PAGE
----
And the connections (with pre-flared lines like the ones that came in our kit) are less finnicky than I'd thought. Mark and I went to great lengths to buy fancy torque wrenches and get the tightness just right...but our tech finished the job with ordinary wrenches by feel. Basically, you just want the connections to be tight.

So what's it worth paying for? Go ahead and call in an HVAC expert to test the lines with nitrogen, pressurize them, then release the refrigerant from inside the unit. First of all, it's illegal to do this step yourself. Second, this is the tricky part that most benefits from fancy equipment. For $200, a pro will do it right...assuming you can find someone in your area willing to work on equipment not their own.

Posted Wed Dec 13 07:00:11 2017 Tags:
Retractable clothesline


This indoor retractable clothesline makes winter laundry fun.

It's heavy duty enough to dry two comforters at once. Then it nearly disappears when not in use.

Eventually, we'll get our outdoor line going. But for now, our indoor unit is more than enough.
Posted Tue Dec 12 07:00:15 2017 Tags:
Compost tumblers

"It seems everybody here is doing a much better job with these barrel-type composters than I ever did. Mine would dry out the contents so quickly it was like a barrel full of dry leaves, which of course never composted.... What am I doing wrong?" --- Roz

This is an excellent question! To be honest, I'd never used a tumbler before (although now we have two of them thanks to the massive unit Rose Nell recently donated to the cause). I think I might be able to help you troubleshoot though.

Two bin compost tumbler

Here's what the older and younger bins look like inside our original tumbler. This isn't optimal composting either --- too much high-nitrogen food scraps ("greens") make the contents too moist. In our case, we need to add some autumn leaves ("browns") to bring the bins into balance.

I'm guessing Roz may have the opposite problem --- too many browns and too few greens. Maybe she raises chickens and gives the yummiest bits to the flock. Or maybe she puts in lots of yard waste or simply eats different types of foods than we do. Either way, adding in more greens would help bring the bin back into balance. Chicken manure would be the obvious solution, or you could try soaking the proto-compost with human urine to add nitrogen and moisture at the same time.

(Hey, I never said this post was going to be photogenic. If I grossed you out, go look at the top photo again. First snow!)

Posted Mon Dec 11 07:00:10 2017 Tags:
Making a new kitchen shelf.

We found a finished board at the Reuse store that makes a good kitchen shelf.

Posted Sun Dec 10 07:00:12 2017 Tags:
Ora Anderson Nature Trail

Now that we have the basics in place --- electricity, heat, a workable kitchen, and running water --- we've been spending more time exploring what the area has to offer. One jaunt further afield took us to the Ora E. Anderson Nature Trail, a half-mile rail-to-trail that passes through an inspiring wetland.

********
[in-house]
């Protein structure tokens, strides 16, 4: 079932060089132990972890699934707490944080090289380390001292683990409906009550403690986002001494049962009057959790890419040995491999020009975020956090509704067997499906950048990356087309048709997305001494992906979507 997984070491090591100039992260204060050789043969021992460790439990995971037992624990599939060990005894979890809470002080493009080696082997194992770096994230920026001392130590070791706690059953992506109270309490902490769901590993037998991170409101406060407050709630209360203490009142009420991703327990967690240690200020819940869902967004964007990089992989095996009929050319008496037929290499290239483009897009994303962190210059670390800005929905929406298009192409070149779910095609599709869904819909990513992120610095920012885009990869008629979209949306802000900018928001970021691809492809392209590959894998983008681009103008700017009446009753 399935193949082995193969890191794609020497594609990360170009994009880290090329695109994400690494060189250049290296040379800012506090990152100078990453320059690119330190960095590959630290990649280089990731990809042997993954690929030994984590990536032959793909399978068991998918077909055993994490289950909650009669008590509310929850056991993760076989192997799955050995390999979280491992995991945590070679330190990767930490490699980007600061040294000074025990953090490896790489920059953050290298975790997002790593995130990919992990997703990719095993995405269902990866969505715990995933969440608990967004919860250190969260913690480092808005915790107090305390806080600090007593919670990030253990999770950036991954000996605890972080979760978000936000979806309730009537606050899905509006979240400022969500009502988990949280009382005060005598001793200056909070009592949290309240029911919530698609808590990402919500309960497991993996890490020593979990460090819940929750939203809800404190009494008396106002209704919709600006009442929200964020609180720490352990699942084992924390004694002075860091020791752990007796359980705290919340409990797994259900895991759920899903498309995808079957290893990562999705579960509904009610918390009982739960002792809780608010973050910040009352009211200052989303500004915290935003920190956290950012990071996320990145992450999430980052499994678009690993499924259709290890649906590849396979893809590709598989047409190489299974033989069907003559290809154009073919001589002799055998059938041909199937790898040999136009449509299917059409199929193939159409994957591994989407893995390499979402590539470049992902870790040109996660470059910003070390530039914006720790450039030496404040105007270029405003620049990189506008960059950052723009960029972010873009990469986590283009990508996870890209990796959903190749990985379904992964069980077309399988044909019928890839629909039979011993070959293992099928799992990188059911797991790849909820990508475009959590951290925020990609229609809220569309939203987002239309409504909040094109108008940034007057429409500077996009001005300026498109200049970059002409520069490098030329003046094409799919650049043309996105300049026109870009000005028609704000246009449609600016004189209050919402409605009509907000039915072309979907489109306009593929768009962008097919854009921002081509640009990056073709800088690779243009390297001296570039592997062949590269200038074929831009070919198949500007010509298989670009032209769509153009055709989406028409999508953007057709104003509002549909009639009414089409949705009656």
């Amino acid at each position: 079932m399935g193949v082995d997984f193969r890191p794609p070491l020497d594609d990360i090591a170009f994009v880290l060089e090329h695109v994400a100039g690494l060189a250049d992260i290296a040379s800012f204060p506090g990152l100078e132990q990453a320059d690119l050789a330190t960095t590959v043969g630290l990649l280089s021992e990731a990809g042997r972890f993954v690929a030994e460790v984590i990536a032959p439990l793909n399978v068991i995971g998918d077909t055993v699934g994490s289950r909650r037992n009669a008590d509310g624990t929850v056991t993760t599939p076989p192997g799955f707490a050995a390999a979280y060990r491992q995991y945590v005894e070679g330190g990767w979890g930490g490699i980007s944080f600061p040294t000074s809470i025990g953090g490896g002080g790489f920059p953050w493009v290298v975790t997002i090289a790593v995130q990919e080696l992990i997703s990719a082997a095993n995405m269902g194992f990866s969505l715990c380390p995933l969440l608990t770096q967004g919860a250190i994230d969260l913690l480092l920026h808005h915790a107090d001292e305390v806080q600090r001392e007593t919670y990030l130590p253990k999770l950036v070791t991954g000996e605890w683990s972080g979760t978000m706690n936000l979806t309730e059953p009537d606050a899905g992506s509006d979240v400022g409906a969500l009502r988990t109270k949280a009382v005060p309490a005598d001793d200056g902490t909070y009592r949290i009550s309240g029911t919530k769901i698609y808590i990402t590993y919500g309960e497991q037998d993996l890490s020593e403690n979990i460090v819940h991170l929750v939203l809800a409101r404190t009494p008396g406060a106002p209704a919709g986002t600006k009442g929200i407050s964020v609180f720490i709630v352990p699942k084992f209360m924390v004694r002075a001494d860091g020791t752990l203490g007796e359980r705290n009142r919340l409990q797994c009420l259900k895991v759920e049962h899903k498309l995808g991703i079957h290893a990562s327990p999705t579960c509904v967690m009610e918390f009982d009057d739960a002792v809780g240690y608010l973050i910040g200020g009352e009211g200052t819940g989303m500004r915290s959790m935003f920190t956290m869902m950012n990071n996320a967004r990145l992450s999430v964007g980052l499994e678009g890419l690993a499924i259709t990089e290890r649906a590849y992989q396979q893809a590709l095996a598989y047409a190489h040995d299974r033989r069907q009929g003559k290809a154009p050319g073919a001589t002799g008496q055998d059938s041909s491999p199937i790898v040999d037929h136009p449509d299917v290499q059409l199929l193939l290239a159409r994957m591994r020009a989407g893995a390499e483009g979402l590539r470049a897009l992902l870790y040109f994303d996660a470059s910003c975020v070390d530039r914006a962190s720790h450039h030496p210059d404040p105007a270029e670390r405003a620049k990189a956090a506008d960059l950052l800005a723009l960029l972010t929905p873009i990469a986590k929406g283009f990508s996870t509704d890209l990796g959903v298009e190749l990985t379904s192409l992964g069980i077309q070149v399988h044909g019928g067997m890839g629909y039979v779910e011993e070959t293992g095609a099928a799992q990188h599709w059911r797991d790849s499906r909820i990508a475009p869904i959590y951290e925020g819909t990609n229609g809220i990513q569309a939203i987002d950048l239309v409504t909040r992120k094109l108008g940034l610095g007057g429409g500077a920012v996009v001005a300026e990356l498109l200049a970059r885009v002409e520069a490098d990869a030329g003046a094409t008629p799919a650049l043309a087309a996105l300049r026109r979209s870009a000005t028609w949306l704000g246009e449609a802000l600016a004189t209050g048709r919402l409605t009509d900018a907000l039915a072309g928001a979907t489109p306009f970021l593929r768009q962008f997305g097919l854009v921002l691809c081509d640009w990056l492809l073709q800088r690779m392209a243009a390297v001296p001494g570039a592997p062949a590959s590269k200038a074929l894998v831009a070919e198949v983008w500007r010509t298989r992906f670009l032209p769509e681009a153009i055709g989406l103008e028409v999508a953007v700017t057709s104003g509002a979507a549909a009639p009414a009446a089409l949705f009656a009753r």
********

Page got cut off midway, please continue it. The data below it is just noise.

This area used to be farmland not too long ago. But the railroad messed with water drainage, then the beavers moved in and exacerbated the issue. The result is a species-rich enclave that I'm definitely going to have to return to during the growing season. A good place to just sit and observe for awhile!

Acid mine pigment

We also attended an equally inspiring set of lightning talks about partnerships between the university and the community. The most photogenic involved reclaiming the orange streams you find throughout coal country, where old mines leach acidic water and basically kill off all life therein.

In a fascinating method of turning trash to treasure, Rural Action has created a treatment system that scrubs the issues from the water then funds itself by selling the pigments to Gamblin Colors to be turned into oil paints. Sounds pretty sustainable!


Anything inspiring happen in your neck of the woods this week?

Posted Sat Dec 9 07:00:14 2017 Tags:
Mini Split hose kink and how to fix it.

Our HVAC tech located a kink in the DuctlessAire Mini Split hose line he was able to gently fix before all the testing started.

It took about 20 minutes to vacuum out the hose lines to the accepted value.

He also fixed a wiring problem where we misjudged the breaker hook up.

Posted Fri Dec 8 07:00:08 2017 Tags:
Erecting quick hoops

I probably shouldn't admit to breaking our household rules (no working on the weekends!), but I got up the morning after Mark's grand return and immediately started poking quick hoops into the ground.

After all, due to our late gardening start, lettuce, kale, and brussels sprouts all looked like they might not produce this fall. But with a little help from row-cover fabric, perhaps they'll bear after all?

Posted Thu Dec 7 07:00:10 2017 Tags: